Time, Tesla, and Rainmakers

10/15 – What’s Next

This was originally published in my newsletter on 12/10

Hey there!

a quick update re: this newsletter

I’ve now been writing “What’s Next” for over a year, 52+ weeks in a row! Thanks so much for sticking around. I’m playing with a new design (and publishing platform). Let me know what you think…hopefully things keep evolving and getting better from here.

Lots of interesting content below, enjoy!

Articles to Read.

The Shortness of Time

“A man who dares to waste an hour of time has not discovered the value of his life.” – Darwin

If we see someone throwing money away, we call that person crazy. This bothers us, in part, because money has value. Wasting it seems nuts. And yet we see others—and ourselves—throw away something far more valuable every day: Time.

Unlike the predictable reaction we have to someone throwing away money (they’re crazy), we fail to think of the person who wastes time as crazy. And yet time is a truly finite, expendable resource: The amount we get is uncertain but surely limited. It’s even more insane to waste than money — we can’t make any more when it runs out!

Mental Models

This is a list of dozens of mental models you can experiment with.

The Worst Day Of My Life Is Now New York’s Hottest Tourist Attraction

Nearly 13 years after my sister’s death, a reluctant Sunday visit to the 9/11 Memorial Museum, where public spectacle and private grief have a permanent home together.

The Recovery Threw the Middle-Class Dream Under a Benz

When the bubble burst, the bedrock investment for many families was wiped out by a combination of falling home values and too much debt. A decade after this debacle, the typical middle-class family’s net worth is still more than $40,000 below where it was in 2007, according to the Federal Reserve. The damage done to the middle-class psyche is impossible to price, of course, but no one doubts that it was vast.

Everything You Know About State Education Rankings Is Wrong

We fixed two serious problems common to traditional rankings. First, we removed factors that do not measure K–12 student performance or teaching effectiveness, such as spending per student (intentions to raise performance are not the same as raising performance), graduation rates (which often indicate nothing about learning, since 38 states do not have graduation proficiency exams), and pre-K enrollment.

Our second and more important change was to disaggregate student performance data so that we could compare likes with likes. Traditional rankings effectively reward states for not having many minority students. States do well simply because they are populated by families from more socioeconomically successful ethnic categories—not because they are actually doing a good job educating their various categories of students.

Automating the Wall Street Rainmaker

Wall Street pours billions of dollars into technology every year, looking for ways to replace many of its money managers, research analysts, and traders with machines. But there’s one job that few believe can be automated—that of the investment banker. Investment bankers weave together complicated mergers and acquisitions, pitch initial public offerings to investors, and serve as confidants and counselors to chief executives. They’re also rainmakers, cultivating relationships that bring in business.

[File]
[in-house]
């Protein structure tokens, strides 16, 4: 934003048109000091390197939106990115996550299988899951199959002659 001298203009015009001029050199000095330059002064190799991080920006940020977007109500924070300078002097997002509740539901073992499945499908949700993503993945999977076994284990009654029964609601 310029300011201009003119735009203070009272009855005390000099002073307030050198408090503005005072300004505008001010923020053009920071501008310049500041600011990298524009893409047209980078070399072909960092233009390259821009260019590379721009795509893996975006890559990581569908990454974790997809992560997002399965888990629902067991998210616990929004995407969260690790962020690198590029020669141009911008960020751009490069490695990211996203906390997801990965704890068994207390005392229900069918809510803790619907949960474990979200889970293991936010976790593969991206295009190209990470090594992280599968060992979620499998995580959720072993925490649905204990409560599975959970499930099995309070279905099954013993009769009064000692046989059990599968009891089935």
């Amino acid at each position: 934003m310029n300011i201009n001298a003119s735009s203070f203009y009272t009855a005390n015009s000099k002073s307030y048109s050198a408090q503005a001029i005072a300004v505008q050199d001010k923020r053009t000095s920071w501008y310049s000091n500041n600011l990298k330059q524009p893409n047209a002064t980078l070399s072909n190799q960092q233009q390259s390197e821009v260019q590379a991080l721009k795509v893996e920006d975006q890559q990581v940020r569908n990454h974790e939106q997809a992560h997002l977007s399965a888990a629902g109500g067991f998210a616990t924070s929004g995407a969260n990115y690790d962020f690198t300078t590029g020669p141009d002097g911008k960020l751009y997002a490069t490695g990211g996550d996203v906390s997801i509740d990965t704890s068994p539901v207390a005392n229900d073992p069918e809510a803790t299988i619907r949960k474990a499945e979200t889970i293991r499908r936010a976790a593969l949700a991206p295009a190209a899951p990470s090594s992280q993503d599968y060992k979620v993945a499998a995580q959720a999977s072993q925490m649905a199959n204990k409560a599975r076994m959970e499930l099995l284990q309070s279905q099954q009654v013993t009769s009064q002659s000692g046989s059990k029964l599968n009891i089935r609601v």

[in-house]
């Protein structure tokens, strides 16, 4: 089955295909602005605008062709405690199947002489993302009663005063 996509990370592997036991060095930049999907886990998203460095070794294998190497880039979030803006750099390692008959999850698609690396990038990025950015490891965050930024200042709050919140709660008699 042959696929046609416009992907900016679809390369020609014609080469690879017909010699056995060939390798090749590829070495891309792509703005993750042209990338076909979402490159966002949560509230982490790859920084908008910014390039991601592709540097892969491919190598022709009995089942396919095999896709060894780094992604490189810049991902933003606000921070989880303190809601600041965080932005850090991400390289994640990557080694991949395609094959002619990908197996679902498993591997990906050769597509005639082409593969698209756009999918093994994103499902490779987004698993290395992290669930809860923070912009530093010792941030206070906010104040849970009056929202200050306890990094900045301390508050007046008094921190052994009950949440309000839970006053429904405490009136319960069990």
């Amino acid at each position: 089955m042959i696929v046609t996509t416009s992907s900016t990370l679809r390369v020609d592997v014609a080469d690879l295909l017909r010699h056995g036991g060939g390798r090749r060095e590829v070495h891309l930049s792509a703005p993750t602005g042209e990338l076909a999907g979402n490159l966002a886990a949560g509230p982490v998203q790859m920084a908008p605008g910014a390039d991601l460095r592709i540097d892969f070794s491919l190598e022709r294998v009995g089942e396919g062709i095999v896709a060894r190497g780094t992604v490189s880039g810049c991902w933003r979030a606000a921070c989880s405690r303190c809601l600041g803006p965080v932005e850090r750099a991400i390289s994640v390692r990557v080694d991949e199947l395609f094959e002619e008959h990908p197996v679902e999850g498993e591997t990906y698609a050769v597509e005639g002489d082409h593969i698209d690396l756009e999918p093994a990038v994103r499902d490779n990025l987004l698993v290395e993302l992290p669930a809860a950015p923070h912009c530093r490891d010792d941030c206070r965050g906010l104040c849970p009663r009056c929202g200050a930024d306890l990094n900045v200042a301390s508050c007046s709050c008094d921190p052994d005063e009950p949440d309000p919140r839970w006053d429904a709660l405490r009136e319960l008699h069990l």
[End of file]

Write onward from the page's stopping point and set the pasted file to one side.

Wall Street executives have said they don’t believe their rainmakers can be replaced by algorithms because of the importance of negotiation, judgment, and relationship building. “There are still going to be people getting on airplanes, going to meet with boards and clients,” says Brian Healy, chief operating officer of Morgan Stanley’s investment bank. “That’s what we do.”

Tesla, Software, and Disruption

First, it does have to learn the ‘old’ things – it has to learn how to make cars at scale with the efficiency and quality that the existing car industry takes for granted, preferably not in a tent, and preferably without running out of cash on the way. But, solving ‘production hell’ is just a condition of entry – it’s not victory. If it can only do this, it’s just another car company, and that’s not what has anyone excited. It’s what the cars are that matters.

More to Check Out: 
– Healthy mice from same-sex parents have their own pups
– Apple’s Third Act
– the Community Keeping Obsolete Supercomputers Alive
– Over 80,000 Americans Died of Flu Last Winter
– Apple’s Supplier List


  • Thanks to Nathan Bashaw – a friend who works at Substack (this newsletter platform!) for helping build an awesome product.
  • My friend Vince who is working on Nabis went on the YC podcast to talk about navigating the cannabis industry.

My Update.

  • In Chicago this weekend! My second time in the city.
  • 2000+ of you have signed up for this newsletter over the years…thanks so much for sticking around and please do let me know if there is anything I can do to be uniquely valuable for you.
  • I have been tweeting a lot more lately…
  • Held another dinner this past week, was awesome and still plan to do more!